The thin woman was back the next day. She pushed her stroller along with all the other moms, but none of them said hi to her. Amelia-Anne wondered why that was. When they were at the playground, the other moms laughed and talked and loaded their babies into swings and bounced them and showed them off to each other.
The thin woman sat by herself, hugging her baby and singing to it softly.
Amelia-Anne had to go to a birthday party the next day. She didn't really want to, and her mom didn't want to take her. In fact, her parents had an argument about it, but Amelia-Anne was getting dressed so she didn't hear much of it. Her mom drove her to the party. There were presents and balloons and cupcakes with pink and blue frosting. Ally was turning nine and she wanted to be cool, so she had invited a bunch of fifth-graders. Amelia-Anne thought that was dumb.
After the party, Amelia-Anne was going to walk home, but her mom insisted on coming in the car again to pick her up. All the other moms picked up their kids, too. Amelia-Anne thought that was nice, because it was getting cold.
She went to the park the next day and sat on her bench and started to draw with a red crayon on a big piece of paper. There weren't as many mothers in the park today, but the thin woman was there. She was by herself. She looked around, clutching her baby. She saw Amelia-Anne. She came over and sat next to Amelia-Anne.
“Hi,” said Amelia-Anne, swinging her legs. Then she went back to drawing.
“Hello,” said the thin woman. “Did you see my baby? Isn't my baby beautiful?”
Amelia-Anne looked at the baby. It looked like all babies, she thought. She went back to drawing.
“Isn't my baby fabulous?” the thin woman asked. She hugged the baby.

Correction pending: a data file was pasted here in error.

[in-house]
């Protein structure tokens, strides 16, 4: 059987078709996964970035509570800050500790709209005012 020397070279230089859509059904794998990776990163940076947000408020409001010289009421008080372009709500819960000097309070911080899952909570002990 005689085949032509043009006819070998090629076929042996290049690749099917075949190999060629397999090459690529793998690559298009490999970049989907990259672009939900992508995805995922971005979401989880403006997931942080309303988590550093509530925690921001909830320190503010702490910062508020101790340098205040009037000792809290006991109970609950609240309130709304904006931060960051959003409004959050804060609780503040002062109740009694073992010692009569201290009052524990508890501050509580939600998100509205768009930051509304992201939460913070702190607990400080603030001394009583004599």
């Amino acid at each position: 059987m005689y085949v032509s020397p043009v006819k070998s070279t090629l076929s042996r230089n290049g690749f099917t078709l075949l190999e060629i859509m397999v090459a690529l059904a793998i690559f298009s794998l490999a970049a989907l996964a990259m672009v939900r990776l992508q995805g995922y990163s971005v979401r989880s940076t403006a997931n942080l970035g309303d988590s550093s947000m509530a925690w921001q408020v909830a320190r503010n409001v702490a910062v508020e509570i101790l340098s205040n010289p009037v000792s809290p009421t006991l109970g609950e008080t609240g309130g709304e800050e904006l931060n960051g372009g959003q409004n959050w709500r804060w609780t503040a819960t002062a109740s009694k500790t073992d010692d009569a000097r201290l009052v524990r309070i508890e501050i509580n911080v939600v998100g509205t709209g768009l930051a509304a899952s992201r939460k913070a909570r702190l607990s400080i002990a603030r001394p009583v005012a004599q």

Amelia-Anne thought he was a bit drooly and a bit chubby, and she didn't want to be rude, so she didn't say anything. She continued coloring, making a big red circle and drawing a red flower inside it.
The thin woman didn't seem to mind. “My baby's the most wonderful baby in the whole world,” she said, and stroked her baby's head with her long fingers.
Amelia-Anne put a rake inside the red circle, too.
After a while the playground emptied. The sky turned gray and the leaves started to whirl. The other mothers went home. Amelia-Anne headed home, too, but when she left, the thin woman was still on the bench, holding her baby and talking to it.
The next day, at the park, the sky was sunny and the birds were out, and so were the mothers, their toddlers stuffed into colorful jumpers and put into strollers or onto leashes so that they could crawl around. The thin woman was there. She was letting her baby crawl without a leash, but she was following it. Amelia-Anne watched them. The baby took about five crawl-shuffles for every one of the thin woman's long, long steps.
The baby went right up to one of the other mothers and looked up at her. The other mother saw and swooped up the baby, laughing. “Who's a little deary!” she said. “Whoooo's a little deary-schnookums?”
The thin woman screamed. She screamed so loud that Amelia-Anne broke her crayon. Everyone on the playground froze.
“Don't touch my baby!” the thin woman shrieked, and snatched the baby away from the other woman, who stood shocked and mortified.